by Dennis Crouch
The general rule in our new first-to-file patent system is that your effective application filing date* is of utmost importance. In general that date is the trigger-date for prior art. Prior Publications count as prior art (102(a)(1) prior art) as do Patents and Patent Applications filed prior to the trigger-date (102(a)(2) prior art). To be clear, publications are generally thought of as prior art as of their date of publication, but we have a special rule for U.S. patent filings — once published or patented they become prior art as of their effective filing date. [Note, the statute stretches the date back to the “earliest [priority] application that describes the subject matter”].
I have identified these 102(a)(2) prior art patent documents as “submarine prior art” because they are kept secret (usually for 18-months) and then suddenly emerge as back-dated prior art. Pre-AIA law included the submarine prior art under what was then known as 102(e) (2010). However (and in my view) the new law expands the scope of submarine prior art in a few ways. First, under the new law applicants can no longer swear-behind prior art based upon their prior invention date. Second, under the new law the submarine prior art will stretch back further in many cases to encompass (for instance) the original foreign-priority filing date. [As with the old rule, a prior application by the identical inventor does not create submarine prior art].
A Company’s Own Prior Patent Filings: One exception to the submarine-prior-art issue is 35 U.S.C. §102(b)(2)(C). That sub-section indicates that neither prior-filed patent application publications nor their resulting patents will be deemed prior art if:
(C) the subject matter disclosed [in the prior document] and the claimed invention . . . were owned by the same person or subject to an obligation of assignment to the same person [as of the claimed invention’s effective filing date].
The basic idea here is that a company’s own secret-filed applications will not serve as prior art against the company itself.**
The Pre-AIA statute included a similar exception codified in 35 U.S.C. 103(c). However, the new exception is more powerful in several ways. Most notably from the face of the statute is that the old law only excused prior art for obviousness purposes but not for novelty purposes while the new law negates the references for seemingly any prior art purpose. Second, the expansion of submarine prior art (noted above) makes the exception relatively more important. As more applications continue to be filed in crowded technology spaces, I expect that the exception will continue to rise in importance.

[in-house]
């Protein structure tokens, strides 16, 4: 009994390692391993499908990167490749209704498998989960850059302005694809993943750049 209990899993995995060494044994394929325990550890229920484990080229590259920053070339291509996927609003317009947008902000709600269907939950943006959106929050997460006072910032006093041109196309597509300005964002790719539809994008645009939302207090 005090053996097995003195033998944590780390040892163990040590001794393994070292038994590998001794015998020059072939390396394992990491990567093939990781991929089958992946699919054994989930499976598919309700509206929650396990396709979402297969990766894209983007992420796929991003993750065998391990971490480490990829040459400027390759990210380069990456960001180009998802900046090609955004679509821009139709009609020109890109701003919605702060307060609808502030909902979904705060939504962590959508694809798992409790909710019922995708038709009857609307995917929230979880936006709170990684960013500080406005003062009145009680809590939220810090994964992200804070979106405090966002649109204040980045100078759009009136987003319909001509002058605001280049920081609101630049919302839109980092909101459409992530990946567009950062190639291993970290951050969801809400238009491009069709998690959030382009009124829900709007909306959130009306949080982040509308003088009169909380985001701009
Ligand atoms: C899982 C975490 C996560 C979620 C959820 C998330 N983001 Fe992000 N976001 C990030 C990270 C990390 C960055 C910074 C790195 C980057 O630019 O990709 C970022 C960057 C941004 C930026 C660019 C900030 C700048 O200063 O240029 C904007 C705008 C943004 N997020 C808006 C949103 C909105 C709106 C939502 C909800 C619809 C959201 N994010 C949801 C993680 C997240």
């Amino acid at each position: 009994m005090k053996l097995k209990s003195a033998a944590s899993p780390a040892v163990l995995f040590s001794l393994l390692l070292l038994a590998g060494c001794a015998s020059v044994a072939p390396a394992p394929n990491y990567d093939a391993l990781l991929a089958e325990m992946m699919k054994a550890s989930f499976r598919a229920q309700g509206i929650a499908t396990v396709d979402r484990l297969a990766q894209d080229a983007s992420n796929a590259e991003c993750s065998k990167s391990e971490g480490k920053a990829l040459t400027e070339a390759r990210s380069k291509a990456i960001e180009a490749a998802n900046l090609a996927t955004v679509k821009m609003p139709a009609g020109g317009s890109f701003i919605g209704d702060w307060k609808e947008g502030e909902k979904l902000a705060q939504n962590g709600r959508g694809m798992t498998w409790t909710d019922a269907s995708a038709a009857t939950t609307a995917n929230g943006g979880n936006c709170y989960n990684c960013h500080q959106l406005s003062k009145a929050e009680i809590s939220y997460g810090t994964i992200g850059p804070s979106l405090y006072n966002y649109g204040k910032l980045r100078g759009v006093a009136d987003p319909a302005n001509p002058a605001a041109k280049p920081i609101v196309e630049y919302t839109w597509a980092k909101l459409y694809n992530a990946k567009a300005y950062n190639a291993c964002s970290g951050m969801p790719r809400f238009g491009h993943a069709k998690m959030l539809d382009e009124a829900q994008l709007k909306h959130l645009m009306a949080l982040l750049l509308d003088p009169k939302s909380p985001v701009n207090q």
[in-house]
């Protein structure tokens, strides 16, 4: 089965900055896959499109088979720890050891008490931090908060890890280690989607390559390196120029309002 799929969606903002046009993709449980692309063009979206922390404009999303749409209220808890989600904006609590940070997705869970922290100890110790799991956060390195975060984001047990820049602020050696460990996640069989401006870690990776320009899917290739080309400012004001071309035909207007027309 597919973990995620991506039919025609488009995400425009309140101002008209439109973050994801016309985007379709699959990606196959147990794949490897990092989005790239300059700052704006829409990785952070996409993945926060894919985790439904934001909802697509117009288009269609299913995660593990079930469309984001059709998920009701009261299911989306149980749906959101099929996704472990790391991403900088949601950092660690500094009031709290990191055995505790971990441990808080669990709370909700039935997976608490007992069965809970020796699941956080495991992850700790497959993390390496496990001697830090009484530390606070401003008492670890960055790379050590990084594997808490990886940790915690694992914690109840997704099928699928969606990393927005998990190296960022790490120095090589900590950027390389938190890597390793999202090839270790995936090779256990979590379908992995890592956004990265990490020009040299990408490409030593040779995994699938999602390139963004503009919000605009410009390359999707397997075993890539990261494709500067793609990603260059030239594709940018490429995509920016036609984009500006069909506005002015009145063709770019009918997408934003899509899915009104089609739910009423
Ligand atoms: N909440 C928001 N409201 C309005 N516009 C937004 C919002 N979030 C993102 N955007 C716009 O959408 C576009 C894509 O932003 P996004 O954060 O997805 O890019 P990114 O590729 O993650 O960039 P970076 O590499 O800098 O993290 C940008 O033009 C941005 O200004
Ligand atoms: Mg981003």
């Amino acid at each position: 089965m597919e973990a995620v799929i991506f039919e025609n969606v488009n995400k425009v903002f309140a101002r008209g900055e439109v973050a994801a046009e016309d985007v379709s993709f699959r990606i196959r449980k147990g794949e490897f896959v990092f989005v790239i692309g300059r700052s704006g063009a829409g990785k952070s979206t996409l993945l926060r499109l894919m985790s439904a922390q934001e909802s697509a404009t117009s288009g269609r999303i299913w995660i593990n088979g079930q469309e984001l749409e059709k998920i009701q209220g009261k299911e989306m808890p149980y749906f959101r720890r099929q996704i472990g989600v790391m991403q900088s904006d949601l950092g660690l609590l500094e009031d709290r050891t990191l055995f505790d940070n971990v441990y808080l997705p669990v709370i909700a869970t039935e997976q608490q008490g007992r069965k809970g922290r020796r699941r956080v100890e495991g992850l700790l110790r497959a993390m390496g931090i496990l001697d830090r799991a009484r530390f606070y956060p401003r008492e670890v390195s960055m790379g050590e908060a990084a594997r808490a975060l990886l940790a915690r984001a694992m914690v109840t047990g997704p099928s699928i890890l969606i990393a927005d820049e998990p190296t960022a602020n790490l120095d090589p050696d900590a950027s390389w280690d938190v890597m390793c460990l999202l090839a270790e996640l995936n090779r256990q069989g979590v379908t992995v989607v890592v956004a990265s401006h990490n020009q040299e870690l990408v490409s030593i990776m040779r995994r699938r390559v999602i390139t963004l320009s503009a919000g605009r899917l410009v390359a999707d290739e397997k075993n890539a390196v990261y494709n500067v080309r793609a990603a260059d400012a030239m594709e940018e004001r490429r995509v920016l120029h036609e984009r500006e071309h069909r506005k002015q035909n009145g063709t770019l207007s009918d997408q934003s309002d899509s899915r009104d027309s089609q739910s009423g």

Questions that I would like to pursue is how important this expanded submarine prior art is to the system and likewise the relative importance of the intra-company-exception.*** Theoretically, the exception favors (a) larger entities who file many incremental patent applications with a variety of inventorship team combinations as well (b) as applicants who file applications under non-publication requests. For examiners, do you consider whether an applicant can claim the exception before issuing a rejection or do you wait for the applicant to claim the exception.
This question will be part of one project that I’m planning to pursue this summer that will provide some initial studies on how the AIA has impacted patent prosecution.
On-point comments are very welcome.
* The effective filing date is defined on a claim-by-claim basis as “the filing date of the earliest application for which the patent or application is entitled, as to such invention, to a right of priority under section 119, 365(a), or 365(b) or to the benefit of an earlier filing date under section 120, 121, or 365(c).” 35 U.S.C. 100(i).
** Patents associated with inventions developed via a Joint Research Agreement (JRA) can also be avoided by parties to the Agreement. 35 U.S.C. 102(c).
*** I should note here that all countries have some form of submarine prior art, but many follow the European approach that the submarine art is not considered for obviousness (inventive step) purposes because of the reality that the secret prior art would not have been within the grasp of a person of skill in the art (since it was secret at the time).